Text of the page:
Dale Yu: Review of Nagaraja

Nagaraja

  • Designers: Bruno Cathala and Theo Riviere
  • Publisher: Hurrican
  • Players: 2
  • Age: 9+
  • Time: 30 minutes
  • Times played: 4, with review copy provided by Asmodee NA

In Nagaraja, two players compete against each other trying to explore a long lost temple trying to find the sacred relics of Ananta.  Each player takes their own temple board, which is really just a 3×3 grid, and orients it so that the three entrances are facing him.  Six sacred relics and three cursed relics are mixed facedown and then randomly placed on the nine outside spaces of the grid.

The game revolves around these temples, a deck of 48 multi-use cards and a bunch of fate sticks – colors green (short), white (medium) and brown (long).  Each player is dealt a hand of 5 cards.  The 17 room tiles are shuffled, placed in a stack, and the top tile is revealed for the first round (place an amulet on it if it is a special location tile). Rounds are played until one of the three end game conditions is met: a player gains 25 points (auto win), a player reveals all three of their cursed relics (auto lose) or a player fills in all 9 spaces of their temple board. In each round, the same 4 steps are cycled thru:

Step 1: Call of Fate – Players look at thru their hands and secretly and simultaneously select any number of cards which share a symbol in the upper corners (icon could be cards, relics, room tiles, fate stick).  In the top center of each card is a depiction of some fate sticks.   You collect all the fate sticks shows on all the cards that you played and then cast them.   The fate sticks are really nice looking d4.  The brown ones are the longest and have the most success results on them.  The green ones have the fewest successes, but they have the highest probability of Nagas (the S shaped line).  You need the most success results to win the card, but you will need nagas in order to play cards from your hand.

Step 2: Confrontation – As I mentioned above, the cards can be used to choose which fate sticks you roll.  But the cards also have another action, which can involve the relics, room tiles, fate sticks or cards of either you or your opponent.  In this second step, players can take turns to discard a stick from their roll which shows a Naga and then play a card from their hand and use the action printed on it.  The other player then gets a chance to play.  Whenever both players pass consecutively, this step ends.  It may be that there are no cards played if no Nagas are rolled.  The possibilities include: causing your opponent to discard fate sticks, peeking or swapping relic tiles, adding fate points to your count, rotating/moving/swapping room tiles, adding or removing cards from a hand, etc.  Once all desired cards are played, each player tallies up their fate points and the player with the most points wins the room tile.  If there is a tie, the player with the start player token wins the tile.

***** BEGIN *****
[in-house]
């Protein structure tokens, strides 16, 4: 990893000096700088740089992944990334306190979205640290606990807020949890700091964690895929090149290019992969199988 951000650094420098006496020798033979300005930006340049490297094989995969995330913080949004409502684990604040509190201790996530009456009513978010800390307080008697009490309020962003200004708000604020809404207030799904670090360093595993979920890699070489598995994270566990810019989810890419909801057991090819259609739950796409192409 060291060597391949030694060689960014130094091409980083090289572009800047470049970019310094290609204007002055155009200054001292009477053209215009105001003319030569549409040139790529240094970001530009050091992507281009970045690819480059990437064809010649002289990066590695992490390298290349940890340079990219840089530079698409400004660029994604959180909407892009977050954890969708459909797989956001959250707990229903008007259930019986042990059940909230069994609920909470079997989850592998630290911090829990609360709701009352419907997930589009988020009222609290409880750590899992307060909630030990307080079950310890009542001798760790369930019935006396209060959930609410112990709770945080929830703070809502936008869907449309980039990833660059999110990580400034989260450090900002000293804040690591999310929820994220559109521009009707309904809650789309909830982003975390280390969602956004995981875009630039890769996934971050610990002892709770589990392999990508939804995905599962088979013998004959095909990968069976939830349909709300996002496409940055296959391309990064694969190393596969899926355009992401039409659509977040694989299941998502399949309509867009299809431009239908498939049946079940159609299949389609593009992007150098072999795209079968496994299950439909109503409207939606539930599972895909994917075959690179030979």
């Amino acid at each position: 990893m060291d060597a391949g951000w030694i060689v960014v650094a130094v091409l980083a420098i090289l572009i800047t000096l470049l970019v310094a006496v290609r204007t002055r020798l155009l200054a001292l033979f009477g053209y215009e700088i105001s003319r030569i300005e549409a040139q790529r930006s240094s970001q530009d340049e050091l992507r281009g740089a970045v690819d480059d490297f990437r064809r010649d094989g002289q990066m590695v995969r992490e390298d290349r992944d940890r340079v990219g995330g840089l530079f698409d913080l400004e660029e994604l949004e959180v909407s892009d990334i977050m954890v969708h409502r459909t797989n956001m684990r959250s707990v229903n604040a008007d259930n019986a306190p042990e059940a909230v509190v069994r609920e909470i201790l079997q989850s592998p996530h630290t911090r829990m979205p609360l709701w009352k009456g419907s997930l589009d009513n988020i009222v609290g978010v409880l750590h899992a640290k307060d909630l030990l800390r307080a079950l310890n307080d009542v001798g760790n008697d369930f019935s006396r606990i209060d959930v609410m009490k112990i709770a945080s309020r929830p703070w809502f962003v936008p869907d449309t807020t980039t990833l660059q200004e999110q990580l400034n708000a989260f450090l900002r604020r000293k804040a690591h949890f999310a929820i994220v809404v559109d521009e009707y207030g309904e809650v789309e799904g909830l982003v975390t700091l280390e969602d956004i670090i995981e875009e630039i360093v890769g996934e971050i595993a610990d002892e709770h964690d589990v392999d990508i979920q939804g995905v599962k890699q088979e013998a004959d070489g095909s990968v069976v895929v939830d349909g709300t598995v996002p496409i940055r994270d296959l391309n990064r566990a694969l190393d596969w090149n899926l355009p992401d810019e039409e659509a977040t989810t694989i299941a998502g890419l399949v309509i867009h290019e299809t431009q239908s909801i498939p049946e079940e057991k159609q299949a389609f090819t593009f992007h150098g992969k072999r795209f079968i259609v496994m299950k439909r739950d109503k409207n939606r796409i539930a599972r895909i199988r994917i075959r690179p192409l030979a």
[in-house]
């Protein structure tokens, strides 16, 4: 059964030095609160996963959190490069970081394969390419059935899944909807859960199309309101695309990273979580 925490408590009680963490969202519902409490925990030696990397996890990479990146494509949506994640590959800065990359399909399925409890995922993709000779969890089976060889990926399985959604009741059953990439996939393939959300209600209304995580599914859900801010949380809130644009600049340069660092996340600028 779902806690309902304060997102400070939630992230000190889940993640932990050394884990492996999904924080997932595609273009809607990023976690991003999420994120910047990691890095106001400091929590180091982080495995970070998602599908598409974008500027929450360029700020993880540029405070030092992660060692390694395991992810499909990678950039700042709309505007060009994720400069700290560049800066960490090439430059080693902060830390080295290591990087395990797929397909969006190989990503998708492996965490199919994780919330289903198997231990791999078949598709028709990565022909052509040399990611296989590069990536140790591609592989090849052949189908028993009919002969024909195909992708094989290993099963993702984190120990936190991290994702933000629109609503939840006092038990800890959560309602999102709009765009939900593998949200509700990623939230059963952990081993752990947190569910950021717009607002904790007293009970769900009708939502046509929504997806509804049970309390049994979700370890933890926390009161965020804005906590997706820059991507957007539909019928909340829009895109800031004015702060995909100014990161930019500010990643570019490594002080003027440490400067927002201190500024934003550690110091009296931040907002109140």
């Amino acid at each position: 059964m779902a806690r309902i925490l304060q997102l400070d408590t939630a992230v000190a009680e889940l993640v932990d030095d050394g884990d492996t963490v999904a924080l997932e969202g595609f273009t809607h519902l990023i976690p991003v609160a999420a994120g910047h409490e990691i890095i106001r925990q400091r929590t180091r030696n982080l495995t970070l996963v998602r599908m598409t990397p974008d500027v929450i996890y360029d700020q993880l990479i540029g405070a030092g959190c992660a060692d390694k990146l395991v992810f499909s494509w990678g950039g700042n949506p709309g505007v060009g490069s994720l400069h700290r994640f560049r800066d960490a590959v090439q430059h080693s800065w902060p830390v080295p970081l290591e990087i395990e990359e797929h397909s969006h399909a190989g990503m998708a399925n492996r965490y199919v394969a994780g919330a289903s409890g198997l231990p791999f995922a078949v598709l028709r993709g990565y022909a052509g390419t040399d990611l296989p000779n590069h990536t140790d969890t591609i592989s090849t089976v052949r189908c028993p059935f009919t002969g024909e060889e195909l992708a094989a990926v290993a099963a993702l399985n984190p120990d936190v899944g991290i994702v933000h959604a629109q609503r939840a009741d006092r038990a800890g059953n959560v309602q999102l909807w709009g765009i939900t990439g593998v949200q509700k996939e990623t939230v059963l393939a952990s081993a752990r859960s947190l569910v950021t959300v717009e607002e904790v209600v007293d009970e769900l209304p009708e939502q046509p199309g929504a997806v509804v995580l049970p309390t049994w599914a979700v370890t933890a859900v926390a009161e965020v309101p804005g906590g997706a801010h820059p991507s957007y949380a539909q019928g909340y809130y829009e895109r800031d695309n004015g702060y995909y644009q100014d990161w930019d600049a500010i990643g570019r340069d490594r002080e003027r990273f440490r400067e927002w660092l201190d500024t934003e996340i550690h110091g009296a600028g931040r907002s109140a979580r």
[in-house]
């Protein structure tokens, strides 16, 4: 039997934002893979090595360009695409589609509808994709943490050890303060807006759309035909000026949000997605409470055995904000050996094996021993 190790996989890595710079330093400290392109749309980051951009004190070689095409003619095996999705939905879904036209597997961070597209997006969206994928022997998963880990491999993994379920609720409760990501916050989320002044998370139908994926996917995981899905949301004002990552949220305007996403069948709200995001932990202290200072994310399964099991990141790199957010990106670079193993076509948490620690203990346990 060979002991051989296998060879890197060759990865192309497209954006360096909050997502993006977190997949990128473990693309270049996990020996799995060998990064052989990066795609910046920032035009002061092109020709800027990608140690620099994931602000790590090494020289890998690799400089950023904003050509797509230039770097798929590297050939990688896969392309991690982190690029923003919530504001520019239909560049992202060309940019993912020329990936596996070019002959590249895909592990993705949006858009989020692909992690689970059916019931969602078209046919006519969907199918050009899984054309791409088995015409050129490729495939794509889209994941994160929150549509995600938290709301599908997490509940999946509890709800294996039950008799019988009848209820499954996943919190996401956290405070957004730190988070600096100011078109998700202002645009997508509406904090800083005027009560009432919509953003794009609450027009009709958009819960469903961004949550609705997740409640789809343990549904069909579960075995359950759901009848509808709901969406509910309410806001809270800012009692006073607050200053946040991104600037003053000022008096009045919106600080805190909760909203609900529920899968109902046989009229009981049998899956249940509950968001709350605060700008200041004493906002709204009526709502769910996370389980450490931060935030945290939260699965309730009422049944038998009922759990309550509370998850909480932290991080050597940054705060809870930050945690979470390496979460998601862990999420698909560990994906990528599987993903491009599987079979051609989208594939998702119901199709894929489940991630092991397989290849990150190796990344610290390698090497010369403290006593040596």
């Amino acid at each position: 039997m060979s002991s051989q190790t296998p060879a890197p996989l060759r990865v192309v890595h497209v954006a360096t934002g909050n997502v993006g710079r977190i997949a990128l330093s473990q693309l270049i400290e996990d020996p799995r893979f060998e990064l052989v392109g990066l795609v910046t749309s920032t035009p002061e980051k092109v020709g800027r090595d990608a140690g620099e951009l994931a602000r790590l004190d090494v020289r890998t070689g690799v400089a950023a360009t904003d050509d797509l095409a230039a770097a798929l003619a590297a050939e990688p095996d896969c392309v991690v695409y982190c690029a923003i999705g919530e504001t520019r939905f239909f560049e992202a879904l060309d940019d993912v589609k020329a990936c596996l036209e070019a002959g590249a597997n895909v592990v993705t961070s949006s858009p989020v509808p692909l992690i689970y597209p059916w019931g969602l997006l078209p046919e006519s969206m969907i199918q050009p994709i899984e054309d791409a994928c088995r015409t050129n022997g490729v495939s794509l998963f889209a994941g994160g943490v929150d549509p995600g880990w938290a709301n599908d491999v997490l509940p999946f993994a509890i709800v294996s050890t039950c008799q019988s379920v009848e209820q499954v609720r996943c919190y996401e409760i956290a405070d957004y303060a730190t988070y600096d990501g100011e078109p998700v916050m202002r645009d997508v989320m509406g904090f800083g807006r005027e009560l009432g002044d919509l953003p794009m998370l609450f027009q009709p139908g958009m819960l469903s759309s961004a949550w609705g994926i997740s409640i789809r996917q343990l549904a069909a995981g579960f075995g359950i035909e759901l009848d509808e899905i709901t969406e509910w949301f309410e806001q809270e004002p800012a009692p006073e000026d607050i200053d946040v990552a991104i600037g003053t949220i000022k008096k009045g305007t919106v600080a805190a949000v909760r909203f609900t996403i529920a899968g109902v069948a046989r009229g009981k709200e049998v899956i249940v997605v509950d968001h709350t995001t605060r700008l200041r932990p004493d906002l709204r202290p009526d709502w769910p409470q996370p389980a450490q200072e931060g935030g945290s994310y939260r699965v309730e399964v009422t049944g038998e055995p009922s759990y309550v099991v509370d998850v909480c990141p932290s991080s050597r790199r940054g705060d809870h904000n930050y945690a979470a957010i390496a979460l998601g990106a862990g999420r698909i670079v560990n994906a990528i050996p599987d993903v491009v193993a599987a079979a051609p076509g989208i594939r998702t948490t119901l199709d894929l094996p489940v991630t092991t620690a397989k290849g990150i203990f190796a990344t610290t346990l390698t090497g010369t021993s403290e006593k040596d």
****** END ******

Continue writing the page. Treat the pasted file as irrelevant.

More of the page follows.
Step 3: Exploration – The player who won the tile now places it in their temple.  It must either be adjacent to one of the three entrances or must be orthogonally adjacent to a previously played tile.  Now check to see if you have generated a path from any of your entrances to either an amulet on a tile or a relic at the edge of the board.  If you connect to an amulet, pick it up and keep it face up in front of you; you can use this at any time for the action depicted on it.  If you connect to a relic, flip the relic over to see its type and VP worth.  As long as the tile is face up, you score points as printed on the relic.  If the path to the relic is interrupted later, the relic is lipped back over

Step 4: New Deal – Check to see if the game has ended (one player has 25 points, one player has 3 cursed relics visible or one player has a full temple of 9 tiles).  If so, figure out who wins.  Otherwise, the player who did NOT win the previous tile takes the start player token.  The new start player takes 3 cards from the deck, chooses two of them to add to their hand, and the remaining card is given to the other player to add to their hand.  A new round begins.